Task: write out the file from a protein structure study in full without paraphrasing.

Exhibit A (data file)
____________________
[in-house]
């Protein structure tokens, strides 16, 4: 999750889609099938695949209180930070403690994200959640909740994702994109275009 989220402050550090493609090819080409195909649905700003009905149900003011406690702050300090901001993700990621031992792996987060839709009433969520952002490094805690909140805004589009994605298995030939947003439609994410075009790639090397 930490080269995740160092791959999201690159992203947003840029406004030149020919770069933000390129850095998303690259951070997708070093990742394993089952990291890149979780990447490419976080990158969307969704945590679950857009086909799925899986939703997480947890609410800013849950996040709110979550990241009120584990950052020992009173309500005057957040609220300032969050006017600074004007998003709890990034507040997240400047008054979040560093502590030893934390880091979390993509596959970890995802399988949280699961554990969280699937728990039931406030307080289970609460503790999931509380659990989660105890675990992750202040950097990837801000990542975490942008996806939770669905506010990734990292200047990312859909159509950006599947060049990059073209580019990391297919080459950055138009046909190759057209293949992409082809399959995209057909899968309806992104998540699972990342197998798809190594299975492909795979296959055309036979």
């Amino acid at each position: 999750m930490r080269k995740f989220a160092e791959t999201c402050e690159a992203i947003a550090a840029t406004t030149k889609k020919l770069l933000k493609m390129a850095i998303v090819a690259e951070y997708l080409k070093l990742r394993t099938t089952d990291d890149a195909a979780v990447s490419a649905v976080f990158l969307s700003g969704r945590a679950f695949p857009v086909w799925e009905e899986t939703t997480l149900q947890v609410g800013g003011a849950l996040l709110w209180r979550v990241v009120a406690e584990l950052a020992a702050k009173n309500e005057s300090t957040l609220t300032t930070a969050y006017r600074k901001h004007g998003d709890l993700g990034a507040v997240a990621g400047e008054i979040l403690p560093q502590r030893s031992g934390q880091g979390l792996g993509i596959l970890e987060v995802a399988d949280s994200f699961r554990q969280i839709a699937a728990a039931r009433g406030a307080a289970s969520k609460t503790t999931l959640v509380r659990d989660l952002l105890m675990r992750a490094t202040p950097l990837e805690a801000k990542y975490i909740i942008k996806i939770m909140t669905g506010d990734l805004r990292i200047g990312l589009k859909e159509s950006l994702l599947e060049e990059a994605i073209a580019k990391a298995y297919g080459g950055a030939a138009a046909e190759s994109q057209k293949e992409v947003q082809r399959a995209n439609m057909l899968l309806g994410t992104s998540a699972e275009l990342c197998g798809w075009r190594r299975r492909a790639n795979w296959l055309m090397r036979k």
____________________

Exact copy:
[in-house]
């Protein structure tokens, strides 16, 4: 999750889609099938695949209180930070403690994200959640909740994702994109275009 989220402050550090493609090819080409195909649905700003009905149900003011406690702050300090901001993700990621031992792996987060839709009433969520952002490094805690909140805004589009994605298995030939947003439609994410075009790639090397 930490080269995740160092791959999201690159992203947003840029406004030149020919770069933000390129850095998303690259951070997708070093990742394993089952990291890149979780990447490419976080990158969307969704945590679950857009086909799925899986939703997480947890609410800013849950996040709110979550990241009120584990950052020992009173309500005057957040609220300032969050006017600074004007998003709890990034507040997240400047008054979040560093502590030893934390880091979390993509596959970890995802399988949280699961554990969280699937728990039931406030307080289970609460503790999931509380659990989660105890675990992750202040950097990837801000990542975490942008996806939770669905506010990734990292200047990312859909159509950006599947060049990059073209580019990391297919080459950055138009046909190759057209293949992409082809399959995209057909899968309806992104998540699972990342197998798809190594299975492909795979296959055309036979």
């Amino acid at each position: 999750m930490r080269k995740f989220a160092e791959t999201c402050e690159a992203i947003a550090a840029t406004t030149k889609k020919l770069l933000k493609m390129a850095i998303v090819a690259e951070y997708l080409k070093l990742r394993t099938t089952d990291d890149a195909a979780v990447s490419a649905v976080f990158l969307s700003g969704r945590a679950f695949p857009v086909w799925e009905e899986t939703t997480l149900q947890v609410g800013g003011a849950l996040l709110w209180r979550v990241v009120a406690e584990l950052a020992a702050k009173n309500e005057s300090t957040l609220t300032t930070a969050y006017r600074k901001h004007g998003d709890l993700g990034a507040v997240a990621g400047e008054i979040l403690p560093q502590r030893s031992g934390q880091g979390l792996g993509i596959l970890e987060v995802a399988d949280s994200f699961r554990q969280i839709a699937a728990a039931r009433g406030a307080a289970s969520k609460t503790t999931l959640v509380r659990d989660l952002l105890m675990r992750a490094t202040p950097l990837e805690a801000k990542y975490i909740i942008k996806i939770m909140t669905g506010d990734l805004r990292i200047g990312l589009k859909e159509s950006l994702l599947e060049e990059a994605i073209a580019k990391a298995y297919g080459g950055a030939a138009a046909e190759s994109q057209k293949e992409v947003q082809r399959a995209n439609m057909l899968l309806g994410t992104s998540a699972e275009l990342c197998g798809w075009r190594r299975r492909a790639n795979w296959l055309m090397r036979k």